5. Octavio Enrique Mestre, 9031 S.W. 162nd Court, Miami, disbarred following an October 11 court order. (Admitted to practice: 1992) In 2005, while acting as a settlement agent in a real estate transaction, Mestre failed to satisfy an underlying mortgage and in so doing, failed to preserve and apply the funds in accordance with Bar rules regulating trust accounts. (SC11-1867)

  6. Gregg Adam Steinberg, 4441 Comanche Trail Blvd., Saint Johns, disbarred effective retroactive to August 30, 2010, following an October 7 court order. (Admitted to practice: 1993) Steinberg knowingly made false statements in court under oath; he failed to disclose that he was the subject of a pending criminal investigation; he misappropriated funds; and he engaged in a pattern of blaming others in an attempt to deflect attention from himself. (Case No. SC10-161)

In addition, one attorney received a scolding for associating himself with a loan modification group and sharing fees with nonlawyers:

  • Curt G. Levine, 5036 Dr. Phillips Blvd., Suite 358, Orlando, publicly reprimanded following an October 6 court order. (Admitted to practice: 1973) Levine associated himself with a loan modification group and shared fees with nonlawyers. (Case No. SC10-536)

For the entire gossip sheet, see Disciplinary Actions (1/1/2012).

Wanna-Be House-Buying Couple Left Holding The Bag In Rent To Own Scam Involving Home In F'closure; Attorney: 'Protect Yourself - Get A Title Search!'

In Columbus, Ohio, WBNS-TV Channel 10 reports:
  • With the real estate market down, and some financial problems in the past, the Kaiser family decided they would try to find a home with a lease-option to buy, Consumer 10’s Kurt Ludlow reported on Friday.

  • Sandy and Tim Kaiser rented a condo, with a promise from the owner that he would sell them the condo in a few years. He promised to pay the association fees and the mortgage during that time. The Kaiser’s eventually discovered that the condo was in foreclosure.

  • I’m trying really hard not to be bitter about the fact that I think he knew from the beginning that he wasn’t going to be making his payments,” Sandy Kaiser said. “I think he just booked.”

  • Lawyer Gary Price said what happened to the Kaisers could have been prevented if they had used a lawyer. “Lease to own, it's not the end of the world,” Price said. “Land installment contract's not the end of the world. But comply with the law."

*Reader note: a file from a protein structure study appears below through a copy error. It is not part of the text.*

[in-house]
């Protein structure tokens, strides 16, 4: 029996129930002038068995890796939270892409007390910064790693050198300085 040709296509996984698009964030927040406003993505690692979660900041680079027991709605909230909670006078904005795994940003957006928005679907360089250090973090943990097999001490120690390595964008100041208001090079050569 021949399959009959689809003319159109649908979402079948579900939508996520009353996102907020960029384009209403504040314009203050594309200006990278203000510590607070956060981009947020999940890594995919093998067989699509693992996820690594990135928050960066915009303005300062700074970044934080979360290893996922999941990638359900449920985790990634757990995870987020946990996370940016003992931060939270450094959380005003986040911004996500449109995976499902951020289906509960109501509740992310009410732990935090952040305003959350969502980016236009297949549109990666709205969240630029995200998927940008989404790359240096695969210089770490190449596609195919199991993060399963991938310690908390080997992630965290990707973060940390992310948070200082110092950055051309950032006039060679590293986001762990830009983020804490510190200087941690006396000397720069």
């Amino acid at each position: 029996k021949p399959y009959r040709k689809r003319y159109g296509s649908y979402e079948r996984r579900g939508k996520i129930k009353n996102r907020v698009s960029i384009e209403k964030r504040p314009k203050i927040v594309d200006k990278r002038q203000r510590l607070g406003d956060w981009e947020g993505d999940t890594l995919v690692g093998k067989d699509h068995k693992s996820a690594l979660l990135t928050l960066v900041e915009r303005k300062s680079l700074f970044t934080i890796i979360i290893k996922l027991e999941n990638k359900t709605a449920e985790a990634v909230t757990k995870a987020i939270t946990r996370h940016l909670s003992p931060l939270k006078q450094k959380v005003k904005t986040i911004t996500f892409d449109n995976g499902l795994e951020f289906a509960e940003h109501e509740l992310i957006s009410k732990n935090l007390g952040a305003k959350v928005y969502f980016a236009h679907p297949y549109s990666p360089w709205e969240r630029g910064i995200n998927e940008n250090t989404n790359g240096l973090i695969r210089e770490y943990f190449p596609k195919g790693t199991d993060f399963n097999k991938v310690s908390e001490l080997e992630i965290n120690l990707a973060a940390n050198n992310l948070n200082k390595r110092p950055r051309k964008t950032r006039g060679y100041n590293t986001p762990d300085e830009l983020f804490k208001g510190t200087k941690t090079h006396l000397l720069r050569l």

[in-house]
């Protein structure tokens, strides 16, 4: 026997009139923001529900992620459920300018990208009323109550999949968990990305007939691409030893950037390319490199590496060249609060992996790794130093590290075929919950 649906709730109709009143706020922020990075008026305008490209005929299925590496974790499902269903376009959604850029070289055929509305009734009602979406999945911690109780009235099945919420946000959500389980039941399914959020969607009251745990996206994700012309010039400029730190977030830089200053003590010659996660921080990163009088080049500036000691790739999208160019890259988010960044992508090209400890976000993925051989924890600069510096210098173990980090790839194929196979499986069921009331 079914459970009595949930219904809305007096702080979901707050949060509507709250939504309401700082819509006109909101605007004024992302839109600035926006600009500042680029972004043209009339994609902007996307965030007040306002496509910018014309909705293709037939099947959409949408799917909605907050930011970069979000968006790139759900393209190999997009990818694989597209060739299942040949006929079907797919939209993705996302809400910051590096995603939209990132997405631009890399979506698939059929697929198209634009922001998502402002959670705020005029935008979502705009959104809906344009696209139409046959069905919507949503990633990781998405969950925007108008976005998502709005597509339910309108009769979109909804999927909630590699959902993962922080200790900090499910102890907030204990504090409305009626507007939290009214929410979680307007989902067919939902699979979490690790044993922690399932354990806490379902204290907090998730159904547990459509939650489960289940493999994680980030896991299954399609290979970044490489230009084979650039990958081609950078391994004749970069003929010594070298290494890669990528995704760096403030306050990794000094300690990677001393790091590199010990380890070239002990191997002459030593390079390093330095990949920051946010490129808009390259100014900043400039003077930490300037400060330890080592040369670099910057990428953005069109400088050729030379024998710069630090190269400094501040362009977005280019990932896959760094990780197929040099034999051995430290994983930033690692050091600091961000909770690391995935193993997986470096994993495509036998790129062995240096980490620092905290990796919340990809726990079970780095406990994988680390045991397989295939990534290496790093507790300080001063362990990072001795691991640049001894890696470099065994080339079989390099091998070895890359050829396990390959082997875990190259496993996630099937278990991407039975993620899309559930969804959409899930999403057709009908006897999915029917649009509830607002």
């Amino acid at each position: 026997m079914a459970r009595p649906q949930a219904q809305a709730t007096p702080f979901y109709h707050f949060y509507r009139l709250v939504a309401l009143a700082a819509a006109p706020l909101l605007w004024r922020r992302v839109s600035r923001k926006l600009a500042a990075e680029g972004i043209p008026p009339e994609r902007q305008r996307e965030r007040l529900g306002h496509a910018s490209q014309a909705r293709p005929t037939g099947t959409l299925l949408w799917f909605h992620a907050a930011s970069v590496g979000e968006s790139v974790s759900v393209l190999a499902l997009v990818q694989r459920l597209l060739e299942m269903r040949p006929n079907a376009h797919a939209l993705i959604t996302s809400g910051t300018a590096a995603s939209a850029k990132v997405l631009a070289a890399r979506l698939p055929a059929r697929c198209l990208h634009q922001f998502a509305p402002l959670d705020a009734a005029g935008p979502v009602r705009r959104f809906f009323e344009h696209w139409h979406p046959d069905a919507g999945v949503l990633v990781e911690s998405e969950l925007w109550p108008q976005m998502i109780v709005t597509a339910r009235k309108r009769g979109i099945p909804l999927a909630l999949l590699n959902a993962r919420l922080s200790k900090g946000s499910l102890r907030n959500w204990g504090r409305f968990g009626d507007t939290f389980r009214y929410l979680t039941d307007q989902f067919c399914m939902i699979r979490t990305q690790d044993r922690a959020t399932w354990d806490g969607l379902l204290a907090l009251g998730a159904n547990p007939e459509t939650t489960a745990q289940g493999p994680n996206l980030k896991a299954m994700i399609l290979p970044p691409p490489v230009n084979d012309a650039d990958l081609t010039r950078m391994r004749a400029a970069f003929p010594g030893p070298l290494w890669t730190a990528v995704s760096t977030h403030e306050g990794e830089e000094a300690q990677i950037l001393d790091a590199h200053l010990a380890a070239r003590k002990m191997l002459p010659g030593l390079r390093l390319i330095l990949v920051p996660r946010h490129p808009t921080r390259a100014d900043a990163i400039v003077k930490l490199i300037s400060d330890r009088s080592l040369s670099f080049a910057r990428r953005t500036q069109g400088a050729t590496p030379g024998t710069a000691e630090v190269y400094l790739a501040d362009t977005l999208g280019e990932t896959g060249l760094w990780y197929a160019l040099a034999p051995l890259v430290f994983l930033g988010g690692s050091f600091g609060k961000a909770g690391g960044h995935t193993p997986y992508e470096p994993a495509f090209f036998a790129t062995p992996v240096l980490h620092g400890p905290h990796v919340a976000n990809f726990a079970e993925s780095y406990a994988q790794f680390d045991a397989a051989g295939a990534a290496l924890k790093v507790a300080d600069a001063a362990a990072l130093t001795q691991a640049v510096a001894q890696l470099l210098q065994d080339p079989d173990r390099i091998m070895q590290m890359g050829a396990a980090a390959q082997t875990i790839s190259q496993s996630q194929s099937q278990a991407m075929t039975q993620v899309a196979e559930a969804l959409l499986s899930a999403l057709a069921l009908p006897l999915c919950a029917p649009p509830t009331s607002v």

• Under the law, any deal to sell property, even leasing to own, must be in writing, witnessed and notarized, Price said. "Find out who you're dealing with,” Price said. “Best way to do that, safest way to do that, and yes it costs a little money, is to get a title search.” Finally, the contract must be filed with the County Recorder, Price said.

  • The Kaiser family said that they are waiting for the Sheriff to knock on their door. “I (have to) keep paying him, and he's already stealing from the bank is the way I look at it,” Tim Kaiser said.

Source: Risk Incurred In Renting To Own.

Sunday, January 01, 2012

Minnesota Regulator Slams Loan Modification Racket For Clipping Desperate Homeowners For Illegal Upfront Fees; Victims To Get Refunds

In Bloomington, Minnesota, the Star Tribune reports:
  • State regulators have yanked the license of a Bloomington mortgage modification company it says was preying on desperate homeowners.

  • Mortgage Connection Inc., also called Mordicorp, didn't have the appropriate license, altered documents and charged illegal advance fees for loan modification services that it frequently failed to provide, the Commerce Department said Thursday. In some cases, the consumers fell behind even further on payments and are losing their homes in foreclosure.

  • Thirty-six consumers, including about 19 in Minnesota, were charged on average more than $2,000 in advance fees for modifications they didn't receive. They will get refunds within the next 30 days, the department said.

  • "Time and time again we see vulnerable homeowners turn over their last dollar in hopes that their homes might be saved," state Commerce Commissioner Mike Rothman said in a statement.

  • The company's license has been revoked and its president, Augustus Odoom, has been barred from originating or servicing mortgages and must pay a civil fine of $40,000 if he doesn't return fees to customers, among other things, according to the consent agreement signed last week. Odoom, 58, is recently of Eden Prairie.